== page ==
Luxuries and Vices

Bank Holiday Monday. And I have very much been in day off mode. I didn’t even bothered to get out of my sweats today.

I continued my way through Working and Thinking on the Waterfront.

Tease the people with “luxuries and vices” said Paul Henri Spaak. He was talking about how to rebuild the Belgian economy after the Second World War. Basically he said in order to rebuild and recover, the shops needed to be filled with luxuries and vices because people will work harder for toys and superfluities than they will for necessities.

That struck me as true. Think about how much effort and time we put into work to earn more money. To what end? To buy more stuff – a bigger house, a faster car, a bigger TV, high tech gadgets, luxury vacations etc. None of which we need. We need the basics – shelter, food, clothing – and these don’t have to be extravagant. They don’t have to be fancy, just functional and basic. And yet, it seems, that is not enough for us. We’ve been bullied into the consumer society, made to feel inadequate if all we have is the bare minimum to survive.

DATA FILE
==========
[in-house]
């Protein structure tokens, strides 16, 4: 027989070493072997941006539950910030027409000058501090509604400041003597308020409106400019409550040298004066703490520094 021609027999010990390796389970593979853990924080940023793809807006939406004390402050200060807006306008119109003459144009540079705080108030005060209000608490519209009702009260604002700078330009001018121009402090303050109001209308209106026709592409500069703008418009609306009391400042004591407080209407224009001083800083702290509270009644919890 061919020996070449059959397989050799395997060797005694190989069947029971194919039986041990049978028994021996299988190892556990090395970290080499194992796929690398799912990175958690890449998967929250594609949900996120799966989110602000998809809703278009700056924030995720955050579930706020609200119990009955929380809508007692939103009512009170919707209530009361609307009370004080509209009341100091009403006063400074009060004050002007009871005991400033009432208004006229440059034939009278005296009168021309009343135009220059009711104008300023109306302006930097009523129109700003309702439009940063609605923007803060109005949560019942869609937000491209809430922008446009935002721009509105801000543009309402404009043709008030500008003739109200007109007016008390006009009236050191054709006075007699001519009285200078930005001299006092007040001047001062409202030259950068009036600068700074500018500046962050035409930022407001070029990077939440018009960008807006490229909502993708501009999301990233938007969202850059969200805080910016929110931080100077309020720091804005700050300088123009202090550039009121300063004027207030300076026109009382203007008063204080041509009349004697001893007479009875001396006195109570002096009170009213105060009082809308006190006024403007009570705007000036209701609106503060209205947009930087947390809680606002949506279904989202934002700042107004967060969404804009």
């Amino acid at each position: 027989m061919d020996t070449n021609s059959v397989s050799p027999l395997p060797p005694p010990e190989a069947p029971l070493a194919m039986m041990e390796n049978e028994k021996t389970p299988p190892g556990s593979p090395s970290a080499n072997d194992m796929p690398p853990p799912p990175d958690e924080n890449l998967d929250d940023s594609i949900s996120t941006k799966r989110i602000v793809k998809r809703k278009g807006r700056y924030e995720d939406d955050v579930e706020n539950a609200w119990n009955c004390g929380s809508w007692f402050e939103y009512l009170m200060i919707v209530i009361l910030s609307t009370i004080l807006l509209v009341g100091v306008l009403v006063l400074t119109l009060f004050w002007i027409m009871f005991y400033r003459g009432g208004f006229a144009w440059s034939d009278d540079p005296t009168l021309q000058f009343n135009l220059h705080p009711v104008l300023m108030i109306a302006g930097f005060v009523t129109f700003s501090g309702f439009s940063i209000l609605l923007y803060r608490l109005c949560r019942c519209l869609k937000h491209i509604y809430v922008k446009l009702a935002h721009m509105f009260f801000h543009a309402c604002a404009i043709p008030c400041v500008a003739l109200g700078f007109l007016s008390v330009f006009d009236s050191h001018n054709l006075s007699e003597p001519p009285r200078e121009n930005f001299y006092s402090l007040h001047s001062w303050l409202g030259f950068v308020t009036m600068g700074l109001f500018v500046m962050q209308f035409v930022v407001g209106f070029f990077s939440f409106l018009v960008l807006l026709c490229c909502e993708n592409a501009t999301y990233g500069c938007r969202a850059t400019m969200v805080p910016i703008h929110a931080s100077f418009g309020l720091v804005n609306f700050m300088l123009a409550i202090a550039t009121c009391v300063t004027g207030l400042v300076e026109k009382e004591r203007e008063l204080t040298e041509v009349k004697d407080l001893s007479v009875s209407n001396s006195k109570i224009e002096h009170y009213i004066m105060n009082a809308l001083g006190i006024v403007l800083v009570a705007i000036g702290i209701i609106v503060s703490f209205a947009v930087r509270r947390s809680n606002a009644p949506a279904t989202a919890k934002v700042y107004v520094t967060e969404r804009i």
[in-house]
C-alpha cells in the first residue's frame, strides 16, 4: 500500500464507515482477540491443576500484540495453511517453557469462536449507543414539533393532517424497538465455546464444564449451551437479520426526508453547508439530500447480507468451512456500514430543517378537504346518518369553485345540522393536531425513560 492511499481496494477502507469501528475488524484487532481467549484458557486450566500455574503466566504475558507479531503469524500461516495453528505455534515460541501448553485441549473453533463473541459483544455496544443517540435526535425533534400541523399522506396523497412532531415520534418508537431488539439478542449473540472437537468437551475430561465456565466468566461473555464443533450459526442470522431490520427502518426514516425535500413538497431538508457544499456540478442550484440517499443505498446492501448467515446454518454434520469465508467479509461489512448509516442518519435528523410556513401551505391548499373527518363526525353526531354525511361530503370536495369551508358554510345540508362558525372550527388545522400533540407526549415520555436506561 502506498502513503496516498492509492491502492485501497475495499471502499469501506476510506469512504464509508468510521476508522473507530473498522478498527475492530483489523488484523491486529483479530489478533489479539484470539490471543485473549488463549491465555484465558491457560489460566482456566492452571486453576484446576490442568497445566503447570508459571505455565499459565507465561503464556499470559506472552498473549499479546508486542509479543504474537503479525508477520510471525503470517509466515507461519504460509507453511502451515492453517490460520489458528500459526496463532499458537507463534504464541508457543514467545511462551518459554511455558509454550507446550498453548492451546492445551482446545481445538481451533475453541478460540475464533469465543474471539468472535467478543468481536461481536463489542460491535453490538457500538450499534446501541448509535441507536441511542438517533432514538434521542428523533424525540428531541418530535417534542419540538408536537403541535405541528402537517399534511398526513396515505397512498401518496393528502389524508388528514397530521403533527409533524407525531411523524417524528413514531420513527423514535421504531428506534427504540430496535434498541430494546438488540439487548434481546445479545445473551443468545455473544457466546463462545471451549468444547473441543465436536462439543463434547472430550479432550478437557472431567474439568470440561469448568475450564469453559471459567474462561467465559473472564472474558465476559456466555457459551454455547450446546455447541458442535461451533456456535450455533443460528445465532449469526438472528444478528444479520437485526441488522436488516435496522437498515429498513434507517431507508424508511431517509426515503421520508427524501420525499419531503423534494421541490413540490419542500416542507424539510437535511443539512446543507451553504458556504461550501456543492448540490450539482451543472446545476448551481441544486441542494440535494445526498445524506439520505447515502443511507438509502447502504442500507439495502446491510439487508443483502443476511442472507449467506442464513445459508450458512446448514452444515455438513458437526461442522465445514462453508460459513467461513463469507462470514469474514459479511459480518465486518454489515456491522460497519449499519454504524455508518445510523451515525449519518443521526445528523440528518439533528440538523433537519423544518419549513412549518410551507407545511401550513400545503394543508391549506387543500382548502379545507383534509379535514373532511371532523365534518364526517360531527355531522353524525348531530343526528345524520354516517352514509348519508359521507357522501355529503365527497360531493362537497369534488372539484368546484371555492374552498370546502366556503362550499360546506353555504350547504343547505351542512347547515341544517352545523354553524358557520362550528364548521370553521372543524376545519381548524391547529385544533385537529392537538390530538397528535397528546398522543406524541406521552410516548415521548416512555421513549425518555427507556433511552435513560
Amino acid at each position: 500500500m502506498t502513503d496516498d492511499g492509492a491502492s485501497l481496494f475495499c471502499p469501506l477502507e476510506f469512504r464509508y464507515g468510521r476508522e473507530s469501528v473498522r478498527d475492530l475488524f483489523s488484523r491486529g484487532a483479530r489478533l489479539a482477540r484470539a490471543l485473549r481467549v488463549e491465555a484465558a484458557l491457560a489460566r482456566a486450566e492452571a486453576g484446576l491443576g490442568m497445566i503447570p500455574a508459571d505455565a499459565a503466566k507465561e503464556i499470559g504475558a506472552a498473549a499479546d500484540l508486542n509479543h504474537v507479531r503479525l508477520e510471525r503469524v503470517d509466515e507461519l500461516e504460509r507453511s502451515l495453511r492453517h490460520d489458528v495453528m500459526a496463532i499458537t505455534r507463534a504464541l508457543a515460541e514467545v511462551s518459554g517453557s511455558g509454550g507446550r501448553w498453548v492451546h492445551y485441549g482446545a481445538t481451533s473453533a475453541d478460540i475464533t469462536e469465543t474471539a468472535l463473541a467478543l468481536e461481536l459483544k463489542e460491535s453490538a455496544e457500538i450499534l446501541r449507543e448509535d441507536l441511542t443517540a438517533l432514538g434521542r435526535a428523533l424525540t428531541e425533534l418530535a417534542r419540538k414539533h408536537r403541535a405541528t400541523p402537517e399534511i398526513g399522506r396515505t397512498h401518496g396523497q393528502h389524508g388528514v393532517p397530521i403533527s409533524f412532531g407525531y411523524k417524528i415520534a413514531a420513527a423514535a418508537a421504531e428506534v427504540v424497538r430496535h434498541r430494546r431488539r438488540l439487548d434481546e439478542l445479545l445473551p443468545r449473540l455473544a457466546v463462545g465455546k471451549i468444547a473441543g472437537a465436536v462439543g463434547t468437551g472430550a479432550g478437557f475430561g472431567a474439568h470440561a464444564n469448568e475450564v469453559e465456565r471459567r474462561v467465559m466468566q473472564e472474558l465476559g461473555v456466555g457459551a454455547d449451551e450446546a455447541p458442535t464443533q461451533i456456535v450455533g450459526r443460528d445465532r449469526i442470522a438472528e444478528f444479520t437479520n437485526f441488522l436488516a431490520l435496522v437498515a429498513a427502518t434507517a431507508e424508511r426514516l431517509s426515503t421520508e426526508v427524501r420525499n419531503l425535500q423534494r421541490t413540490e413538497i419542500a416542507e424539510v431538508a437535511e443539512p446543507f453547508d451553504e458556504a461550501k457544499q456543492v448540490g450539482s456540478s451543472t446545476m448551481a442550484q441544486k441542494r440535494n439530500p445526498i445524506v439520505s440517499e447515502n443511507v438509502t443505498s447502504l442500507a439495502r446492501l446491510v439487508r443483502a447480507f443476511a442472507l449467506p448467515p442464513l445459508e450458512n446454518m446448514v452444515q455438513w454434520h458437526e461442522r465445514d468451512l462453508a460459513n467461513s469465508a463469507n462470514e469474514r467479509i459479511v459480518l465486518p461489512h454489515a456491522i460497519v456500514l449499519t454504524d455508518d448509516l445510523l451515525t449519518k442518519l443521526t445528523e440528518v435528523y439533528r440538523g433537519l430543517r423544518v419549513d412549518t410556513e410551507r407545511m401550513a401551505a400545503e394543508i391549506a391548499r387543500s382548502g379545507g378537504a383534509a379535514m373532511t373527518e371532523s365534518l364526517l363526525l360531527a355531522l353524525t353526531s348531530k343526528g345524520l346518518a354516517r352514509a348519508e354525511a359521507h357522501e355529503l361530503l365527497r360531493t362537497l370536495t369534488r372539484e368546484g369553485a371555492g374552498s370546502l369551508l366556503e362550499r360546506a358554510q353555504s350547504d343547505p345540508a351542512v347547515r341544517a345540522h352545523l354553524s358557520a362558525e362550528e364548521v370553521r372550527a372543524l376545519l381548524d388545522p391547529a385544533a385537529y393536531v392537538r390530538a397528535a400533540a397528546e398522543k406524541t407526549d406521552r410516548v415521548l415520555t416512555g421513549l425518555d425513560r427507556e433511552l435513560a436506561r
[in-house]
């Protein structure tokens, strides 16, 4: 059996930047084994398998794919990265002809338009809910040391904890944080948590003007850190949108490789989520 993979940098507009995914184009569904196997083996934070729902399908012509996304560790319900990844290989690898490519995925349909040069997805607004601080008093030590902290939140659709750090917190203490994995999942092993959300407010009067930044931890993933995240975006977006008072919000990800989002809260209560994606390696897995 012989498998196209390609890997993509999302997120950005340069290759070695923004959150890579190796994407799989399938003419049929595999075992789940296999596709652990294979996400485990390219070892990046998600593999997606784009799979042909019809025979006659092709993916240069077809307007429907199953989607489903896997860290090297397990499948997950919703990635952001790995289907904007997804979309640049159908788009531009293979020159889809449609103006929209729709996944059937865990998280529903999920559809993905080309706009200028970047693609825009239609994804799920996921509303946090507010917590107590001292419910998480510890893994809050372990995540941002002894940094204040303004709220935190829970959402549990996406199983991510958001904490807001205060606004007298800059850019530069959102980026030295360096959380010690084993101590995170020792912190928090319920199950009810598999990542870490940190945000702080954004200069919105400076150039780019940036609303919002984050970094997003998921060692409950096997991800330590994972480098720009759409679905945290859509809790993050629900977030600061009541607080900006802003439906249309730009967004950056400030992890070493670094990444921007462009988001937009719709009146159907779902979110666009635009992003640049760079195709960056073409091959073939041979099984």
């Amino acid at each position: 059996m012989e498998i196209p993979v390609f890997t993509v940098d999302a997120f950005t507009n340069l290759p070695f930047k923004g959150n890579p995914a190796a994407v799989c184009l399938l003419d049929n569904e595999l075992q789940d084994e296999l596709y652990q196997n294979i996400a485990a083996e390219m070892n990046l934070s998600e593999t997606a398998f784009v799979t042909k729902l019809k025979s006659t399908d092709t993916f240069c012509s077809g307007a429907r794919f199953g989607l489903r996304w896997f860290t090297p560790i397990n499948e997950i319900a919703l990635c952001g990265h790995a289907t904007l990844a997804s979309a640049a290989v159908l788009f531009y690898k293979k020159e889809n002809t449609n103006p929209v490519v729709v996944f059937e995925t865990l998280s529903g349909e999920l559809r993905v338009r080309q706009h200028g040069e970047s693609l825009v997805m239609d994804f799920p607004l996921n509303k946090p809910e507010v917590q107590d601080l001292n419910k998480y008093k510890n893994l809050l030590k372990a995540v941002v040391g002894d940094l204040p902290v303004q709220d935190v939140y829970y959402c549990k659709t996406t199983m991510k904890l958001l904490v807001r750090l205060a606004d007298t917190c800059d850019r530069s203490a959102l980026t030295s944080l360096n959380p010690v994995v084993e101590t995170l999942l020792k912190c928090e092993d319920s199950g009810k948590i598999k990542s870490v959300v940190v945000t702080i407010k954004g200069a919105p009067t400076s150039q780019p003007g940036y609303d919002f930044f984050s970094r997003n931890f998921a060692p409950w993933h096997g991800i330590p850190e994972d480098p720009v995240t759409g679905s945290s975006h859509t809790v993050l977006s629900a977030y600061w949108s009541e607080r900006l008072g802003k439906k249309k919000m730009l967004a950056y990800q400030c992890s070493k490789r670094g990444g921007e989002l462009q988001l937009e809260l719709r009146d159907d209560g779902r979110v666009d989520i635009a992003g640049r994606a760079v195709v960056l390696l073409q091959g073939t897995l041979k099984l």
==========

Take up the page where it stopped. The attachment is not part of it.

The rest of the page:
Surviving is for losers. Winners thrive.

Is that really what they want us to believe?

I finished reading Kim Addonizio’s What Is This Thing Called Love.  A few of my favourite poems in this collection were South of the Border, Body and Soul, Kisses, and Bad Girl.  I should probably go into some of them a little more in depth here, but perhaps another time. Overall I rate the book highly.  I like the realism and grittiness of Addonizio’s poems. She’s a poet I’d really like to meet in person, see if she lives up to the spirit I feel in her poems.

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